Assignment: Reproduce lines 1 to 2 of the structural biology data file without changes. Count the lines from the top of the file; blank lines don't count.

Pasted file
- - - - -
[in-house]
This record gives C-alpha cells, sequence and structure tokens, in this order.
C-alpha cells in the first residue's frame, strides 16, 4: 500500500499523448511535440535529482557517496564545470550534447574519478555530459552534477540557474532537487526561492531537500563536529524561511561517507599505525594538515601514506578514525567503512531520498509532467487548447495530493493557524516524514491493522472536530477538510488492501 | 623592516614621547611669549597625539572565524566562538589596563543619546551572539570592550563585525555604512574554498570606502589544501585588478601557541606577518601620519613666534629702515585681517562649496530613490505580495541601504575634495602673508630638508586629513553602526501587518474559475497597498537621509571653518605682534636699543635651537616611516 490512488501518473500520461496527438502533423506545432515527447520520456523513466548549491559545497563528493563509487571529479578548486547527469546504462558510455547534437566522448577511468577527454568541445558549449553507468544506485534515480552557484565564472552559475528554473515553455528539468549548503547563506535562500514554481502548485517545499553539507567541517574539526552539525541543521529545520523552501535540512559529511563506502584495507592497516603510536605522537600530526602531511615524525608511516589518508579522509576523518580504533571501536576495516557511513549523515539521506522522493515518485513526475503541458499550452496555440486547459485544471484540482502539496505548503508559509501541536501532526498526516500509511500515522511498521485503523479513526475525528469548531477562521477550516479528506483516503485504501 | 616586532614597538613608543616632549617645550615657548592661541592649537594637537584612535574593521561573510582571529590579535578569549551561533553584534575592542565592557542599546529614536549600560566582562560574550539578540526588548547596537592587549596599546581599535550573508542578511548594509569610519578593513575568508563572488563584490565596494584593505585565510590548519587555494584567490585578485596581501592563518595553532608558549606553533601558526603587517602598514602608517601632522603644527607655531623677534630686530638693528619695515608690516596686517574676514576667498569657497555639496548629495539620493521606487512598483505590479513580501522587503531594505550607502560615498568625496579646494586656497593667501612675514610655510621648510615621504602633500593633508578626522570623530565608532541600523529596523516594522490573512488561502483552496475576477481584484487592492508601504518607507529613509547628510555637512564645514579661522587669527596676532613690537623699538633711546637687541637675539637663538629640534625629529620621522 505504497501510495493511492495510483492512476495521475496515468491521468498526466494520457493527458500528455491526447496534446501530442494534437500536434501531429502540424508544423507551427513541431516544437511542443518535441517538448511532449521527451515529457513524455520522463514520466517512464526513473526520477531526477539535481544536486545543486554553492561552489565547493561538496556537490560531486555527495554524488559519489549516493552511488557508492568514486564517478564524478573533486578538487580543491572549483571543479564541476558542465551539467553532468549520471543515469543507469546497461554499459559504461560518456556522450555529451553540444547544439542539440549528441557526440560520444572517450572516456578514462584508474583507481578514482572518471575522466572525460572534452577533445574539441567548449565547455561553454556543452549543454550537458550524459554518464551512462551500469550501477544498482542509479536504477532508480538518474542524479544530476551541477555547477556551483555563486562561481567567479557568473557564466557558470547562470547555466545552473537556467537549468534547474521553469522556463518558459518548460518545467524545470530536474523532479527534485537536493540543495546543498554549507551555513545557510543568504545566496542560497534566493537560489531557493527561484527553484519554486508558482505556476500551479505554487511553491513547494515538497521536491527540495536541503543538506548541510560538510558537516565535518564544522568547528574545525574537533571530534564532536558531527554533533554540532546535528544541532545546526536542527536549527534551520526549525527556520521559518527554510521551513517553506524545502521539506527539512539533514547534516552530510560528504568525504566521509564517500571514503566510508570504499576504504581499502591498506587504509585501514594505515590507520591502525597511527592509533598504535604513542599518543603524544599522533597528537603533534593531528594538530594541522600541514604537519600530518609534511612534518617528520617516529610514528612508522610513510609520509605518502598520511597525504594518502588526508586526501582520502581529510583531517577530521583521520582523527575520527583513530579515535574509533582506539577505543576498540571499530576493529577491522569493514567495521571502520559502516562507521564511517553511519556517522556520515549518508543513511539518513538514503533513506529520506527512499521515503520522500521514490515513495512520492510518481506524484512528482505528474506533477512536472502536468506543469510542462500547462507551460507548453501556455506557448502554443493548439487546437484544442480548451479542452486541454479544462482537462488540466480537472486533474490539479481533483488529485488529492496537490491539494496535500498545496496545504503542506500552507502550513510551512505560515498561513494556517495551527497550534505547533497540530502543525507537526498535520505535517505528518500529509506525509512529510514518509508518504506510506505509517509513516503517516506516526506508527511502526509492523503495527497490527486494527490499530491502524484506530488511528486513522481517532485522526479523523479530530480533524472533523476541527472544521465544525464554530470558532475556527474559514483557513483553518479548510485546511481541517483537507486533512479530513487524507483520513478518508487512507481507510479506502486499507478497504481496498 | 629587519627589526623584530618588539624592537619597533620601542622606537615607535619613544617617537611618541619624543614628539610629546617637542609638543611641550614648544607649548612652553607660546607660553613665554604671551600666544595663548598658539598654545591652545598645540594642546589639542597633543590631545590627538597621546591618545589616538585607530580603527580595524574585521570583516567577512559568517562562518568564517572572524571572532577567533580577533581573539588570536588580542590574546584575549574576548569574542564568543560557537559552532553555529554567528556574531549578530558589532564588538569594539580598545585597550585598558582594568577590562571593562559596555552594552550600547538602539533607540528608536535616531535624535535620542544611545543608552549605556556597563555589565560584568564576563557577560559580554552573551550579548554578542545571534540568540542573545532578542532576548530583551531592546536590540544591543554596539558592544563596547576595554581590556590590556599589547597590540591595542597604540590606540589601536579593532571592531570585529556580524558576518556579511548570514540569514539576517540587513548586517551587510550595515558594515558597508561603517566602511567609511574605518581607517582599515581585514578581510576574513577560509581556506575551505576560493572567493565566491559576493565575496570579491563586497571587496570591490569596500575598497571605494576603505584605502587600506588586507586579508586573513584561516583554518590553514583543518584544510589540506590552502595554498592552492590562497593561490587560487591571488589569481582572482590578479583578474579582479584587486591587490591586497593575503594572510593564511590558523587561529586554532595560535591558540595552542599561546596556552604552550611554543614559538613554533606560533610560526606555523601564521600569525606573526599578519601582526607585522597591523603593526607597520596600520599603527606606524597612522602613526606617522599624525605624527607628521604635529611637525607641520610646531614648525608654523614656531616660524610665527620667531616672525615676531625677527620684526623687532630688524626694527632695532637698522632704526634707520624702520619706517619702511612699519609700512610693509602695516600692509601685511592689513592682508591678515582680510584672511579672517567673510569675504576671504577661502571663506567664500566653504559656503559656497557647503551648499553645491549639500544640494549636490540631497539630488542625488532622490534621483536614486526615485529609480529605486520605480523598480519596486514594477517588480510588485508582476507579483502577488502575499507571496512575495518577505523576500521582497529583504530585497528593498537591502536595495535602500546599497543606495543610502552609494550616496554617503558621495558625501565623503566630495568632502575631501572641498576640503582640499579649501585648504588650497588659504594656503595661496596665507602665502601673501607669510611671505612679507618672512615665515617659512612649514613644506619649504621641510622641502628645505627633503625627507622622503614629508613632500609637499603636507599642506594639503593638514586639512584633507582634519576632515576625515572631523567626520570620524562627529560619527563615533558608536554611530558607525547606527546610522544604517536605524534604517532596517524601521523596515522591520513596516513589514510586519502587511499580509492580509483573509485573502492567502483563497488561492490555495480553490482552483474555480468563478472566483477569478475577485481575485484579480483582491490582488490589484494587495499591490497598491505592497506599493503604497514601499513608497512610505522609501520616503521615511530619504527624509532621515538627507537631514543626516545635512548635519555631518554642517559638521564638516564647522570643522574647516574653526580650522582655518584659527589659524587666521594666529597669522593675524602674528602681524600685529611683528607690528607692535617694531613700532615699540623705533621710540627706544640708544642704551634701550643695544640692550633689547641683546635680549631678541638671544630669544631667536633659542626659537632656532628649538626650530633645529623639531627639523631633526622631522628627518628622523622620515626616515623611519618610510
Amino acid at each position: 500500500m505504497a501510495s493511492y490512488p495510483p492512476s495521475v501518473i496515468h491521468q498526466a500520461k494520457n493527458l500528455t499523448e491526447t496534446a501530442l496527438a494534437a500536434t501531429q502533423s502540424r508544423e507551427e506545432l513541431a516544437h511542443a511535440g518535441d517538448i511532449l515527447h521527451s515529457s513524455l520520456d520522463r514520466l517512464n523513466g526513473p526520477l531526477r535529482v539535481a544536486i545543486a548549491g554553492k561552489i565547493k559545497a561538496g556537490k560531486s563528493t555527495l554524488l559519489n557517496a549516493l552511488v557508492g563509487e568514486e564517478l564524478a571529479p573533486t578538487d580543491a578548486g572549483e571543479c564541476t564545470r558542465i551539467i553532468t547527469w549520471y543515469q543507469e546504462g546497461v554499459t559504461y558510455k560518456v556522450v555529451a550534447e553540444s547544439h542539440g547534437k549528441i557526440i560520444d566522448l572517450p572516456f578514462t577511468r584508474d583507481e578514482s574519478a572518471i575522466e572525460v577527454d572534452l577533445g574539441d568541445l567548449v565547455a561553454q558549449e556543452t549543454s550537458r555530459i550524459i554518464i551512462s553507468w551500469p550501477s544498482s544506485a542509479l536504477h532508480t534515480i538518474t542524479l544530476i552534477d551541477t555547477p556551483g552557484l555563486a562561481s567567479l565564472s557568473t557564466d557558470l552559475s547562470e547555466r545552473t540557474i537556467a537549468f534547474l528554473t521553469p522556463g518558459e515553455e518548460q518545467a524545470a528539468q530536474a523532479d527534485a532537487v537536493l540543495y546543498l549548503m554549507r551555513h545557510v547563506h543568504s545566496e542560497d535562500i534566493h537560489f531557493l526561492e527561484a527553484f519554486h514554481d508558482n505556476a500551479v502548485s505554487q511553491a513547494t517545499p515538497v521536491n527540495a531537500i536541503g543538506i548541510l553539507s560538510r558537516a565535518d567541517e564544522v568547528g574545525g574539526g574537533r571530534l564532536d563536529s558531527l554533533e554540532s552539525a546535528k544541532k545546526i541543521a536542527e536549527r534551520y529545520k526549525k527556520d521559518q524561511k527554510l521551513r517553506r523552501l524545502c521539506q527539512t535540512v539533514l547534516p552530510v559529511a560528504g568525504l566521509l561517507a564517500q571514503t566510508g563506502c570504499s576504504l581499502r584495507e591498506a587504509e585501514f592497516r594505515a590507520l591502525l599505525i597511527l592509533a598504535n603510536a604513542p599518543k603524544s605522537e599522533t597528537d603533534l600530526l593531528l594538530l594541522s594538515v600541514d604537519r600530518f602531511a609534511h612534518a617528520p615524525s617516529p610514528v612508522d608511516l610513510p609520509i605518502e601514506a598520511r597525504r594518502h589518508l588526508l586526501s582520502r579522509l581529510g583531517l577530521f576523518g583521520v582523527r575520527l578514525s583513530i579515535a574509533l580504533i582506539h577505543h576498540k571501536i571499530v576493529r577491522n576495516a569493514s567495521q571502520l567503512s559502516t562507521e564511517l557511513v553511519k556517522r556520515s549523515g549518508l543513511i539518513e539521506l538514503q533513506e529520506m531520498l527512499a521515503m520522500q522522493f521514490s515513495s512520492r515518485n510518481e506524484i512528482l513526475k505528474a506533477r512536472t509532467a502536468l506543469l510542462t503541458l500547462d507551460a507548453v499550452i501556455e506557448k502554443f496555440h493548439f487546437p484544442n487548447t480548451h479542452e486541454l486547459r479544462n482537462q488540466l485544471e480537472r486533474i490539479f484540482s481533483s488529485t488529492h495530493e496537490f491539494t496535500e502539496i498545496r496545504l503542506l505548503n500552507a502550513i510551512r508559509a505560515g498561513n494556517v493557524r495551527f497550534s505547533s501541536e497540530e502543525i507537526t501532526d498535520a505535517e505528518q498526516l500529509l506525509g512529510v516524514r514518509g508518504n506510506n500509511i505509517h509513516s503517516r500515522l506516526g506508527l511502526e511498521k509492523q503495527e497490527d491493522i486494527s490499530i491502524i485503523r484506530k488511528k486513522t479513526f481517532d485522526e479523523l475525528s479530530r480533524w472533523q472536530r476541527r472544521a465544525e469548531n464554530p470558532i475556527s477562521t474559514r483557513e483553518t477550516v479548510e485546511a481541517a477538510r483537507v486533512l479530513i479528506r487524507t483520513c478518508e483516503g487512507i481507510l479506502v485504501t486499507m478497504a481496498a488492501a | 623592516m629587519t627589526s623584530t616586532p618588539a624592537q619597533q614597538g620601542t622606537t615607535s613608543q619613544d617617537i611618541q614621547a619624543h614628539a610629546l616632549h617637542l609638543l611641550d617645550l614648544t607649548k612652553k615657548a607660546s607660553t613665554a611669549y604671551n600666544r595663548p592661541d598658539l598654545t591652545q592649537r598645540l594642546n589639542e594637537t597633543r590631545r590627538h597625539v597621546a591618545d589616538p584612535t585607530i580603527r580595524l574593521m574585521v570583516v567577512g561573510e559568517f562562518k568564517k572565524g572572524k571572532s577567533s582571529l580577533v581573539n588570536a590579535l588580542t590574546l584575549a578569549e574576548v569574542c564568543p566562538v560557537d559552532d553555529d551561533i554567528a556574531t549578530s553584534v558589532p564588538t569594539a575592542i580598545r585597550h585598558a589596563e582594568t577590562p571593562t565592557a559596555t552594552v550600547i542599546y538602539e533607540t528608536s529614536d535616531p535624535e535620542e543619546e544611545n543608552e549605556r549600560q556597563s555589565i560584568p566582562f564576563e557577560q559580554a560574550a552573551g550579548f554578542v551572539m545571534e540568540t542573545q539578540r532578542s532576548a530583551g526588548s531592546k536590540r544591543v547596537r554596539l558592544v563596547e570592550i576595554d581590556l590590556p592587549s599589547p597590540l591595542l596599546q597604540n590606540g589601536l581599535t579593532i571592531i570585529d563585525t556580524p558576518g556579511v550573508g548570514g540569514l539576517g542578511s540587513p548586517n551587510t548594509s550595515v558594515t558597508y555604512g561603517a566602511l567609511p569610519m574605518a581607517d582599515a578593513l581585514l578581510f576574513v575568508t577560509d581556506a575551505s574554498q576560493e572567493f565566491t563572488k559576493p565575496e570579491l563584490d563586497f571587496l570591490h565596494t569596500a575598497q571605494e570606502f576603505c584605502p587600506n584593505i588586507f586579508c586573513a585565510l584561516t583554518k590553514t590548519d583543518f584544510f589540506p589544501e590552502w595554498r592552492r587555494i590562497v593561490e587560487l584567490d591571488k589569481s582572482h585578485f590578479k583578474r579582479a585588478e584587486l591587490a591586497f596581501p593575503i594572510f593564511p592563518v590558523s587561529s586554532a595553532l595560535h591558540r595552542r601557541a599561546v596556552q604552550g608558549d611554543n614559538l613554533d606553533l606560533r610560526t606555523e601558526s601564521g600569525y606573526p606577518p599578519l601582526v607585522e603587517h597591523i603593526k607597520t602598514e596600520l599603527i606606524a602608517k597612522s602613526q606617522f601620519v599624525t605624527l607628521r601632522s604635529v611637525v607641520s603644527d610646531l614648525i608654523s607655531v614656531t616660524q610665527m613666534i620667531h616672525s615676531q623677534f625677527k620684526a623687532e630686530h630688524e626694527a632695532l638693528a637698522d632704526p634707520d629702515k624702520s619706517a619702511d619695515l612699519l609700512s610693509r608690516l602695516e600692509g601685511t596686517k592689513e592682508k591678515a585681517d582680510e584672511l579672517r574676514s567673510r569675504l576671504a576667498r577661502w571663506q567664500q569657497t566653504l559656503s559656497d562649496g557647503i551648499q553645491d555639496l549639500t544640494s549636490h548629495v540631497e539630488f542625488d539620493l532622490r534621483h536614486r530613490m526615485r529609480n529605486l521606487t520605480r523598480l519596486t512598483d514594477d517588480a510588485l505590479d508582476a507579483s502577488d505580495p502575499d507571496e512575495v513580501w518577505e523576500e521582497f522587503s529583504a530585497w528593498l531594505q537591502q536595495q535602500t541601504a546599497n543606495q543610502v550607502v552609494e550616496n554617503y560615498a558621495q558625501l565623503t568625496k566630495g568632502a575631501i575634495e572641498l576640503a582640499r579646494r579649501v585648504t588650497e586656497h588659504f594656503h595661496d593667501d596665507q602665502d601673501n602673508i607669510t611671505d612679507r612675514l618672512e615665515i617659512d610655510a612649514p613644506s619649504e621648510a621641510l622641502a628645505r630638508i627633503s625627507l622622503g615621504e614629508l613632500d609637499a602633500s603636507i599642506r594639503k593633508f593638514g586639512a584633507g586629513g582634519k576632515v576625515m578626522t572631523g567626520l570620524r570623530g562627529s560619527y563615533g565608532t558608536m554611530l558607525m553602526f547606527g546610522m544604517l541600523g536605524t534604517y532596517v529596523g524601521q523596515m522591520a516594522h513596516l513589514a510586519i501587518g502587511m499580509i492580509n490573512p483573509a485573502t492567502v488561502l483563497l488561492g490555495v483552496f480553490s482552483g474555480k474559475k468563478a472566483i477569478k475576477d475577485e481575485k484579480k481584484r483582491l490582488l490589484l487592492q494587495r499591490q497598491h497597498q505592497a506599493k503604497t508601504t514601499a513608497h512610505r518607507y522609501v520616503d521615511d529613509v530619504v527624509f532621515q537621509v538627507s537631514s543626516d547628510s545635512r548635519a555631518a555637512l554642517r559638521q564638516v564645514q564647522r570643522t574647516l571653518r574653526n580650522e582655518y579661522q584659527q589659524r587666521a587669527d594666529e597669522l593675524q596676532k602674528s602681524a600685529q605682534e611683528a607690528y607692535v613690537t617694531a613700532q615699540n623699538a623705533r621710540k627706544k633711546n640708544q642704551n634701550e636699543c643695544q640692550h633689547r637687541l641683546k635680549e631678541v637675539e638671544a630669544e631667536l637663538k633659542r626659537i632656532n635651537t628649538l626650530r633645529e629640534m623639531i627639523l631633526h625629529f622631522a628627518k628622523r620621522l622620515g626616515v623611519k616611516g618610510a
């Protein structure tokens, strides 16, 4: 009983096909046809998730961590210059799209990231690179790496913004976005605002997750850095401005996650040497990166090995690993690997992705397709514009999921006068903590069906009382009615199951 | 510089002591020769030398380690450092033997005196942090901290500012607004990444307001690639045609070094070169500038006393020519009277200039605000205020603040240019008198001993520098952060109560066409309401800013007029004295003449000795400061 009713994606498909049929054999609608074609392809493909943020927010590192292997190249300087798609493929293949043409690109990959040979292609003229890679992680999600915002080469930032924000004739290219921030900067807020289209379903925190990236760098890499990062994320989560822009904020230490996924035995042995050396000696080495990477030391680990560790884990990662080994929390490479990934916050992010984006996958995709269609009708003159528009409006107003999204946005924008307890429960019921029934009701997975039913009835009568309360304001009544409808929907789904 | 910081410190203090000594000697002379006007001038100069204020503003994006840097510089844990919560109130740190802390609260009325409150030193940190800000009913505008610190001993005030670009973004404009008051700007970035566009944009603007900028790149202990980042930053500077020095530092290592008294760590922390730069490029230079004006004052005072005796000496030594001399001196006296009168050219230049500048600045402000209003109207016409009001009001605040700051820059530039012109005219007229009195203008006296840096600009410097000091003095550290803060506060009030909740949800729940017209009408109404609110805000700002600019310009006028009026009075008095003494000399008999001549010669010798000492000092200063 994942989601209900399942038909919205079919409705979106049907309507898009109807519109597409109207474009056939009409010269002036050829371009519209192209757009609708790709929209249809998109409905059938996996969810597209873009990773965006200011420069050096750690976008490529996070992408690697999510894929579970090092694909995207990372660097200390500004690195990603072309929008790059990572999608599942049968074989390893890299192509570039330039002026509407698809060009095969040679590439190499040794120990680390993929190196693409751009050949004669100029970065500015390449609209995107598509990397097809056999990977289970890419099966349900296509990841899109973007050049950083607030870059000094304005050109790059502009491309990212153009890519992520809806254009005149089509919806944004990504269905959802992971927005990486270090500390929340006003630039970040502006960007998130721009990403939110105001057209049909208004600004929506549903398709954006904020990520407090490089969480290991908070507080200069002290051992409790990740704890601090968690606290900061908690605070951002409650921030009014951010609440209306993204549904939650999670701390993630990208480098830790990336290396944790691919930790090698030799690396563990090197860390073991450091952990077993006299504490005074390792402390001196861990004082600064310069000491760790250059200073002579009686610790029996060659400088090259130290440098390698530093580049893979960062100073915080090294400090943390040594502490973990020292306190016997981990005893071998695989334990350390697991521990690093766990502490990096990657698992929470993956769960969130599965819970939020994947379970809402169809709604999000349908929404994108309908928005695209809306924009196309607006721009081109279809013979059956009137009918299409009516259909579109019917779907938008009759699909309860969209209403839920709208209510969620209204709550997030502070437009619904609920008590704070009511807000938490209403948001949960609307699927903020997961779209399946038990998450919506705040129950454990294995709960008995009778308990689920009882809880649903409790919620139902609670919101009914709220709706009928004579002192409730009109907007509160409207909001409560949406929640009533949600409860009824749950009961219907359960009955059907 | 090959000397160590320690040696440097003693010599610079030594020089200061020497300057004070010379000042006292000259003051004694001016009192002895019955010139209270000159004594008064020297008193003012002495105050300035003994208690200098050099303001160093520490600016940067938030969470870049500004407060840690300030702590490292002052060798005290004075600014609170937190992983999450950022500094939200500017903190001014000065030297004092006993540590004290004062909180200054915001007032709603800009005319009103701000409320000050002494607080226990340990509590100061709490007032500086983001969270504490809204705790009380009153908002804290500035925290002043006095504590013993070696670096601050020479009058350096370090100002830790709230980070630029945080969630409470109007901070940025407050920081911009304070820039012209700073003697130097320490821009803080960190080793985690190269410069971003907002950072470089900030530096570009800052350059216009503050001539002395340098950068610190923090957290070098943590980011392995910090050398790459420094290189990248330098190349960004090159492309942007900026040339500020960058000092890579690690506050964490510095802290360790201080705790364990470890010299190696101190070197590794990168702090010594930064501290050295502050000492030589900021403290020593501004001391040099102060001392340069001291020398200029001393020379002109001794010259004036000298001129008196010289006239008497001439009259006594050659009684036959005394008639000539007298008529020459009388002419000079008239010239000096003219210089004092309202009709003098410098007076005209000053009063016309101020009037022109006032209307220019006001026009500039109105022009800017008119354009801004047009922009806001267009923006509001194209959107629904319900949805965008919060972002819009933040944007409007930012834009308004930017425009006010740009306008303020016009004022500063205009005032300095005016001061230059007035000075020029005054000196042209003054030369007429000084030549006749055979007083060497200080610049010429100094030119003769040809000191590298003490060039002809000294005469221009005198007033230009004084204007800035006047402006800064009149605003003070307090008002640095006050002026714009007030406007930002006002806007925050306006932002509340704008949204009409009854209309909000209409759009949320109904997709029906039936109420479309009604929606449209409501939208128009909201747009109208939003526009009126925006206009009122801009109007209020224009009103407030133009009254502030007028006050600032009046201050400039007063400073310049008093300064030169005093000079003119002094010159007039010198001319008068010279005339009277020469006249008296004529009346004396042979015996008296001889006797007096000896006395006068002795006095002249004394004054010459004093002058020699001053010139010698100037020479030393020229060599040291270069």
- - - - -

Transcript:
[in-house]
This record gives C-alpha cells, sequence and structure tokens, in this order.